External cephalic version is a process by which a breech baby can sometimes be turned from buttocks or foot first to head first. It is usually performed after about 37 weeks.It is often reserved for late pregnancy because breech presentation greatly decreases with every week. It can be contrasted with "internal cephalic version", which involves the hand inserted through the cervix.
In this procedure hands are placed on the mother's abdomen around the baby. The baby is moved up and away from the pelvis and gently turned in several steps from breech, to a sideways position, and finally to a head first presentation. Use of intravenous nitroglycerin has been proposed.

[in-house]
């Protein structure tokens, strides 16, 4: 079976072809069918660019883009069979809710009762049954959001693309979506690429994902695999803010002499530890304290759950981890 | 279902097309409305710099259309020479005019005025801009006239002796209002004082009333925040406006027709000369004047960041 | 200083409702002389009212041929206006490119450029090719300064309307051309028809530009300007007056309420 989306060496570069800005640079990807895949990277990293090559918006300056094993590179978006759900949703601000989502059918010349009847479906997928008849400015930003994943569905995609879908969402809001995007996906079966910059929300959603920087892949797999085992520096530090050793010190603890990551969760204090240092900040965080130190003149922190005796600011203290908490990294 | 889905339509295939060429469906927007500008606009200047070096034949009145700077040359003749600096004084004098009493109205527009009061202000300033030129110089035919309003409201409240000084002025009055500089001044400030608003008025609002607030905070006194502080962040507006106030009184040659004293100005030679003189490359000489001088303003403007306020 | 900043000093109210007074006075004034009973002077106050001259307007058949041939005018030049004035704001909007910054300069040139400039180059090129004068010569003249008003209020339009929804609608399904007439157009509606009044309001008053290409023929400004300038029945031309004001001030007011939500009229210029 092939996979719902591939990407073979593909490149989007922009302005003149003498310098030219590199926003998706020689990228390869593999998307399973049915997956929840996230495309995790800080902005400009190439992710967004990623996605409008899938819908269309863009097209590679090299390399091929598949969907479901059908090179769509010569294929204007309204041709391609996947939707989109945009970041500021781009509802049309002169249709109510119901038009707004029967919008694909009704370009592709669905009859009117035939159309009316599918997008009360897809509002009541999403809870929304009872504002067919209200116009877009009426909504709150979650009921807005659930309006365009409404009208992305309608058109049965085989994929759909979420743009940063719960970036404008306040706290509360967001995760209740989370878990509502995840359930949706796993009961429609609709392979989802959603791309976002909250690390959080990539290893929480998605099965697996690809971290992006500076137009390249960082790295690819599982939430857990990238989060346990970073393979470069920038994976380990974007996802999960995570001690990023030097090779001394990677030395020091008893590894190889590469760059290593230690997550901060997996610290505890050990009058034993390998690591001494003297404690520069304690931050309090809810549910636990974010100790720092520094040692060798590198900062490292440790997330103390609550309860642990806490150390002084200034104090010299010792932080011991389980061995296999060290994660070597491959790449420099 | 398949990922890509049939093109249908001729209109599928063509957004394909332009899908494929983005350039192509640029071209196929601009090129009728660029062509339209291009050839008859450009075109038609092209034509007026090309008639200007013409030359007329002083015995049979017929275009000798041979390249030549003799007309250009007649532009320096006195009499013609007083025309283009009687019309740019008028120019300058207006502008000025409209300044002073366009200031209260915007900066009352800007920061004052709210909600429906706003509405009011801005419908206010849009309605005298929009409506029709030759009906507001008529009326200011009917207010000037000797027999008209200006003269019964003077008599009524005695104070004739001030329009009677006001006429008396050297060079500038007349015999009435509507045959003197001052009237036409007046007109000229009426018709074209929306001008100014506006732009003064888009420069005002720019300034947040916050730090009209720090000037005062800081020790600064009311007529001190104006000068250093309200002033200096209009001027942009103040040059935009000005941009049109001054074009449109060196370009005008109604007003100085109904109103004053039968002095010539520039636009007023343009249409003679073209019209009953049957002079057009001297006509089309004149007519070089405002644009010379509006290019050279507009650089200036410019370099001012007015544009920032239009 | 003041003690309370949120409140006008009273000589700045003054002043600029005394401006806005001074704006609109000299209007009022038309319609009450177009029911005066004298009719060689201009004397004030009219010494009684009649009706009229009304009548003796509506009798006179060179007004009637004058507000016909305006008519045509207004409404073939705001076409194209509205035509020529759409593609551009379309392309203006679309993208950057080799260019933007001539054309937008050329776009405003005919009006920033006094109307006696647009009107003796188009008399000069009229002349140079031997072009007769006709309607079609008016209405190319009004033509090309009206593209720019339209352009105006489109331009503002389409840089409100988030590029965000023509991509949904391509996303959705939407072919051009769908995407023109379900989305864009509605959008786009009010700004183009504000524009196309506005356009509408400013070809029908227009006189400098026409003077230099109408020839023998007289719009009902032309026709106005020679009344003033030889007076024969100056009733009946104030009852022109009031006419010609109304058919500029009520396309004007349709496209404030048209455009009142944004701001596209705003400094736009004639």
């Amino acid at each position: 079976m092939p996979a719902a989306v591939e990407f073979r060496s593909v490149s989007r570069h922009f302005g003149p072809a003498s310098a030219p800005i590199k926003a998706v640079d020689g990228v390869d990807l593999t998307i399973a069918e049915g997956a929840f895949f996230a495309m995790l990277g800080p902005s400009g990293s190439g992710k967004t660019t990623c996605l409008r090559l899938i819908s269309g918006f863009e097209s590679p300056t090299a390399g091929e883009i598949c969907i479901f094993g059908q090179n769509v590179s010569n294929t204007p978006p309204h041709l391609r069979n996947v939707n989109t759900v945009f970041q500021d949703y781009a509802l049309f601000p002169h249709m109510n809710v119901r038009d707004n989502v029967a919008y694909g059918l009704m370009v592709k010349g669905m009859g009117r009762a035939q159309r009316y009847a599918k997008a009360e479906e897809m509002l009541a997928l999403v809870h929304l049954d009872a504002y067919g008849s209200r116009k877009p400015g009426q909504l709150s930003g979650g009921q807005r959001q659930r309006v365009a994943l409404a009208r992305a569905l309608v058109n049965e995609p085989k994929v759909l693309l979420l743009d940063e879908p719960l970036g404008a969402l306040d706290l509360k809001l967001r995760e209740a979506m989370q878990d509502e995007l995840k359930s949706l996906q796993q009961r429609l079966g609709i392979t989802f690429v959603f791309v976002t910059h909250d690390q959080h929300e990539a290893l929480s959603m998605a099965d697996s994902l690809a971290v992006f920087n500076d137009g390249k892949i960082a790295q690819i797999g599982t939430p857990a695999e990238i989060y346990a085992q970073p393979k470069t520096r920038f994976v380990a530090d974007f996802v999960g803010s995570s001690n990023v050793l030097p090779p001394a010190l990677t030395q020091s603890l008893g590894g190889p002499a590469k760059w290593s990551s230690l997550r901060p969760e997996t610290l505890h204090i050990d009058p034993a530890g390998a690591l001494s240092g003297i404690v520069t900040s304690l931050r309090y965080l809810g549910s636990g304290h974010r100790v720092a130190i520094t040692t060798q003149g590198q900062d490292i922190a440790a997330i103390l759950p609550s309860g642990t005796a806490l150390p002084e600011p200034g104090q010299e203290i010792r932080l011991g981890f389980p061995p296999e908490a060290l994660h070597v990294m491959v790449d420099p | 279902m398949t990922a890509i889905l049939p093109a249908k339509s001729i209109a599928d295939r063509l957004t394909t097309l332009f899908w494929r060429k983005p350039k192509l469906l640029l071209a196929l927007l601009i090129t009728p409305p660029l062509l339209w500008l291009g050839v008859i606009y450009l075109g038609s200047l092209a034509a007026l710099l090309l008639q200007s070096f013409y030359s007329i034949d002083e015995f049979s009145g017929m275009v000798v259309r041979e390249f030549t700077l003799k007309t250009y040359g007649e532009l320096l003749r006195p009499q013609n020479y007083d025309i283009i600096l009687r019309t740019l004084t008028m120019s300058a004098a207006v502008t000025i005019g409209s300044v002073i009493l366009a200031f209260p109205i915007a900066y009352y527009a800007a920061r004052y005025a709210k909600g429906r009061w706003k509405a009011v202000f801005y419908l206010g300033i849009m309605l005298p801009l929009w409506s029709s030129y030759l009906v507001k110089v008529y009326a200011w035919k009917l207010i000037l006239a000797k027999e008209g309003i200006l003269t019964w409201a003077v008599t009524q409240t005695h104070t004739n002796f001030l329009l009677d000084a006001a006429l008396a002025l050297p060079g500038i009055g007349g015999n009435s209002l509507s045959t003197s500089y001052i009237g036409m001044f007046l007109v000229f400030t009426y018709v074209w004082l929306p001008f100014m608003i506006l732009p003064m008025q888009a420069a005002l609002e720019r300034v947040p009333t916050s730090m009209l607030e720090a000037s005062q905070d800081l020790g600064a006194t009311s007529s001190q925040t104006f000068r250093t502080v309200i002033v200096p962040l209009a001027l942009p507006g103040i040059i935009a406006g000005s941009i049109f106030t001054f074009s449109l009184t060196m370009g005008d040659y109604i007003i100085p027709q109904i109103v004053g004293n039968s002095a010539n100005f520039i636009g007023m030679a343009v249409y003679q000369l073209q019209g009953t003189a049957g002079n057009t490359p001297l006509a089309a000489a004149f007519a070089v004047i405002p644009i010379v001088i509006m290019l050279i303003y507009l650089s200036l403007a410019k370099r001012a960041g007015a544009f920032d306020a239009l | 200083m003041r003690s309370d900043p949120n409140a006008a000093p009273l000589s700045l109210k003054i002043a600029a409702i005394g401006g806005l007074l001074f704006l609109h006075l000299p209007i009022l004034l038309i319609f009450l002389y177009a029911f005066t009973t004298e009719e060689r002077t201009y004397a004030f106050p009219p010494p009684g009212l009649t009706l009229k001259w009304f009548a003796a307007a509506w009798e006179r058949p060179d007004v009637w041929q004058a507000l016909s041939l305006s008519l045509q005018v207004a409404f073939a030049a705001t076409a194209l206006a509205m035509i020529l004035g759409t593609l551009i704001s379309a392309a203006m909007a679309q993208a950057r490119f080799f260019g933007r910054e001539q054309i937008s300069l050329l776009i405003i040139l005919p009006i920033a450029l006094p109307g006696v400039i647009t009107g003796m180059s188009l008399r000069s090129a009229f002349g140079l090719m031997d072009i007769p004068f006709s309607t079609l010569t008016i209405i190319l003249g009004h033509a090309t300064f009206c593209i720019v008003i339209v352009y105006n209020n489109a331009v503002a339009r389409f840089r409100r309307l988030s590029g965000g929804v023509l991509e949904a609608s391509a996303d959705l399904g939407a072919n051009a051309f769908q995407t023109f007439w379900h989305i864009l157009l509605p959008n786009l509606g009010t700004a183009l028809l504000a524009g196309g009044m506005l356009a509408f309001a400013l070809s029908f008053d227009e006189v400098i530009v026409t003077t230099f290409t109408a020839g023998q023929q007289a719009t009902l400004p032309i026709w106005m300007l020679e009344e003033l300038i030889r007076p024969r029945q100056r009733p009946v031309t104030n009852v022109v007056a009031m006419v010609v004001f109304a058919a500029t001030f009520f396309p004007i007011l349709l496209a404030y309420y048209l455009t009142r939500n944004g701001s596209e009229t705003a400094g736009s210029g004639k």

Complications and risks
As with any procedure there can be complications most of which can be greatly decreased by having an experienced professional on the birth team. An ultrasound to estimate a sufficient amount of amniotic fluid and monitoring of the fetus immediately after the procedure can also help minimize risks.
There are a few cases in which there can be a greater risk, these include pre-eclampsia, uterine scarring, and multiple pregnancies or fetal abnormality. Fetal death can also occur
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